The News & Observer
January 24, 1996
No bait to fish for Volvo
Dudley Price, Staff Writer
Copyright © 1996, The News & Observer
North Carolina rolled out a large incentive package to try to lure Mercedes-Benz, but the climate has changed.
When Mercedes-Benz was considering building a plant in North Carolina three
years ago, the state anted up a fistful of incentives, including a pledge
to build a $35 million worker training center.Used with permission.
Now, North Carolina, South Carolina and Georgia reportedly are being
considered by another carmaker for a huge plant. Sweden's AB Volvo is considering
building a plant in the Southeast that could cost $500 million and employ
1,500 people, according to reports.
But this time around, the North Carolina's entire landscape of incentives
A $14 million fund to attract business has either been spent or committed
to new or expanding companies.
The $35 million that had been earmarked for the worker training center
has reverted to other funds.
Even the legality of government incentives is being tested in the courts.
William Malready, a Winston-Salem lawyer, challenged the legality of
using public money for private development and a judge this summer ruled
in his favor. The state has since joined Winston-Salem and Forsyth County
in appealing the decision, and their lawyers are scheduled to make arguments
to the state Supreme Court next month.
That may make things different for Gov. Jim Hunt, who led the push three
years ago to get legislative funding for the auto training center.
"What an industry may want and what can be achieved is not something
I can speculate on," said Rachel Perry, Hunt's spokeswoman.
But "obviously the Malready case has made a difference in the incentive
debate," Perry said.
Volvo, for its part, has said that manufacturing and delivery costs,
rather than incentives, would be given the most weight in evaluating a site.
But Gary Carlton, the chief recruiter for the state Commerce Department,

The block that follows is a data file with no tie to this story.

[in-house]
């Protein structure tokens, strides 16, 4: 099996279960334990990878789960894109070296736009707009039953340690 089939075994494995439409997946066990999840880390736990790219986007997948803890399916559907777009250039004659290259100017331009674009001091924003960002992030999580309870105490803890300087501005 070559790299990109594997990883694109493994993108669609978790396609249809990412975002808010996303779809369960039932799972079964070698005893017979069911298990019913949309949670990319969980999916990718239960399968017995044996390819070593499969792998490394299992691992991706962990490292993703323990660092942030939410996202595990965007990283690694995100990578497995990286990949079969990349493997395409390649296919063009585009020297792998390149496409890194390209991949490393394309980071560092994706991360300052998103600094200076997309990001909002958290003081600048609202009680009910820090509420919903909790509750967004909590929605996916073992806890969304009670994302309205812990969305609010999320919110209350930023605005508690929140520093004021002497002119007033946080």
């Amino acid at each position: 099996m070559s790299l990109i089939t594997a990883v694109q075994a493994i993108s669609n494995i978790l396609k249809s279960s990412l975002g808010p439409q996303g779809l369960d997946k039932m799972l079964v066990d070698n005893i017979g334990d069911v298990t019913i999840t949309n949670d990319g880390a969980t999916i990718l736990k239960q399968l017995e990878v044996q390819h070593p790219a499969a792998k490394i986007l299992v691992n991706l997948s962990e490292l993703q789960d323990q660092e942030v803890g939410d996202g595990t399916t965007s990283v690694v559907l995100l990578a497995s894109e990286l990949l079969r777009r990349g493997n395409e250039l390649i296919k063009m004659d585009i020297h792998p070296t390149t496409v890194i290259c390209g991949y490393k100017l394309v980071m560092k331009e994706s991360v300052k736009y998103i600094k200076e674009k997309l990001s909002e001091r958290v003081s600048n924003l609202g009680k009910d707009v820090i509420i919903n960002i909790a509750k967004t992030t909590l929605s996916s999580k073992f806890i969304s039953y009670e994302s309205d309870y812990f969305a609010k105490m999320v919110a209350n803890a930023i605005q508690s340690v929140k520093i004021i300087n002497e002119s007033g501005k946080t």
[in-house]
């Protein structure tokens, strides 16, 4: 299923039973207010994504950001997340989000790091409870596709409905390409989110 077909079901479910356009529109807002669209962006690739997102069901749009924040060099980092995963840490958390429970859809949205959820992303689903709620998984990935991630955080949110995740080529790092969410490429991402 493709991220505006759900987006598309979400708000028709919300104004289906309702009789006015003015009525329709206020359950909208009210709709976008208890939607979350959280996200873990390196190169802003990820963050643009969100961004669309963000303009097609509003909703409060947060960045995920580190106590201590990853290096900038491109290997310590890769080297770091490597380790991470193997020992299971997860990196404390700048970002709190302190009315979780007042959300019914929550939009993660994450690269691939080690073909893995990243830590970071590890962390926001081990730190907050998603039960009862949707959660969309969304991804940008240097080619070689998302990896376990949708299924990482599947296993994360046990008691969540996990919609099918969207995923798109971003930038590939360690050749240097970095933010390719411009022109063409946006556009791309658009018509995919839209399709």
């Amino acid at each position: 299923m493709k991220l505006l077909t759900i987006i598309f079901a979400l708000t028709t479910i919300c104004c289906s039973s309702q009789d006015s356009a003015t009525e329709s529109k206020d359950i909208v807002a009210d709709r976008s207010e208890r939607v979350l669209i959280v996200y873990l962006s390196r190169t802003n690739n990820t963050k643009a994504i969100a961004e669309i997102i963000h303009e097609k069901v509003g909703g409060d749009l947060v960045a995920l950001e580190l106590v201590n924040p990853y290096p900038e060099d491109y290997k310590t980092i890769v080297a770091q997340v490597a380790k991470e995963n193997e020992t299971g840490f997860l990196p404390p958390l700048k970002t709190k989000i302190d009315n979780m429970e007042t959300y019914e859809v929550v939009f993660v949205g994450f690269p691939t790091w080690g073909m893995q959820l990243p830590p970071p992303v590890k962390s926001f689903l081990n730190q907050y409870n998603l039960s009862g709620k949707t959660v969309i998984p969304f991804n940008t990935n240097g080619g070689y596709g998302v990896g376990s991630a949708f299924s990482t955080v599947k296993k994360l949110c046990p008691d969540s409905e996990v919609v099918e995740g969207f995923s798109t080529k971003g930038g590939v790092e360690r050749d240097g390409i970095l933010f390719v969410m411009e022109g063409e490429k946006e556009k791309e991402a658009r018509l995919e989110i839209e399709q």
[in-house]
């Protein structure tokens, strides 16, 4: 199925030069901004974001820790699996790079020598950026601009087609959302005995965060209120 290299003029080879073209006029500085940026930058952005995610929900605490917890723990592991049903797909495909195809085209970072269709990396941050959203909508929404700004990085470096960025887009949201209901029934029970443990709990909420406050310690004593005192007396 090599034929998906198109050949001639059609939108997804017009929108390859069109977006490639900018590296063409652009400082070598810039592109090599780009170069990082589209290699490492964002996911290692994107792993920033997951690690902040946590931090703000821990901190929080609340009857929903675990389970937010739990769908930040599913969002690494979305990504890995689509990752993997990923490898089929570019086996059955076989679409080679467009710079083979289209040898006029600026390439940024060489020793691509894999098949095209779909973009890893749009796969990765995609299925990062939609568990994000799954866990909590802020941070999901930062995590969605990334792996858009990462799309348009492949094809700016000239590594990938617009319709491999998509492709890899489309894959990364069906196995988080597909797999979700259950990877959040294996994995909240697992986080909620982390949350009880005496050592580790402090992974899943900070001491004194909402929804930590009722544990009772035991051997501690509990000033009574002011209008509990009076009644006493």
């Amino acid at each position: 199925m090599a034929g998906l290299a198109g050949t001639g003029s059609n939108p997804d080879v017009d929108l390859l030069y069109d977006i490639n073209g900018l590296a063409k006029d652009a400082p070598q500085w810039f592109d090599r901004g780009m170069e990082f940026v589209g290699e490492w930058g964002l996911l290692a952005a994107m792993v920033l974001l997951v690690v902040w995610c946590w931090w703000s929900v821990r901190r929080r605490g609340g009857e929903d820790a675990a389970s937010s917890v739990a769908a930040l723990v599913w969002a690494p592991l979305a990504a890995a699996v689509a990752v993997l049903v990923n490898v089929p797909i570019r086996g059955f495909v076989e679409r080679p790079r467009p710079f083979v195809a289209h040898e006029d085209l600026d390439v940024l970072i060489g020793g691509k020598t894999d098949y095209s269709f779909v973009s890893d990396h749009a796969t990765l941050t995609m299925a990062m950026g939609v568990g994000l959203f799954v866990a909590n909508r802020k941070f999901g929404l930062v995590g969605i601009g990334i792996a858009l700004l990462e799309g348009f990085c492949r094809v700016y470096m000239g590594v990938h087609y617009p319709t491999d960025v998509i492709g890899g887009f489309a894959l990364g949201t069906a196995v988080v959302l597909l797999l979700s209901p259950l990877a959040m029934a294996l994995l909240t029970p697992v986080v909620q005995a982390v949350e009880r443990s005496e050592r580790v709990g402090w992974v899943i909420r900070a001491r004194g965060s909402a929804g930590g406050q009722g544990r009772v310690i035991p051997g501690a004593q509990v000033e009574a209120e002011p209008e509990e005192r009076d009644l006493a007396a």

thinks that incentives are necessary for bagging top prospects like Volvo
in the big "buffalo hunt."
Carlton said a larger question is whether Volvo is truly interested
in a Tar Heel site.
Volvo already has an operation in the state, the Volvo GM Heavy Truck
Corp. based in Greensboro. The joint venture is 87 percent owned by Volvo
and has manufacturing plants in Ohio and Virginia. About 700 employees work
at the Greensboro headquarters.
Dan Johnston, a spokesman for Volvo Cars of North America in Rockleigh,
N.J., said the carmaker routinely examines possible expansion sites but
he would not confirm whether North Carolina was being considered.
And Carlton said no one from Volvo has contacted him.
"I think if they're working here, they are working through consultants
and the consultants are being very cagey and, if there is a project, I don't
know if they've brought their client to the state," Carlton said.
Speculation among real estate professionals is that Volvo is interested
in a 1,000-acre site near Mebane in Alamance County. Mercedes considered
the same location before opting for a site - and state incentives valued
between $200 million and $300 million - in Alabama.
But real estate people in the Mebane area have been unable to verify
"If someone is doing any looking, nobody is doing any talking,"
said Mickey McDaniel, past president of the Burlington-Alamance Board of
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Copyright © 1996, The News & Observer.
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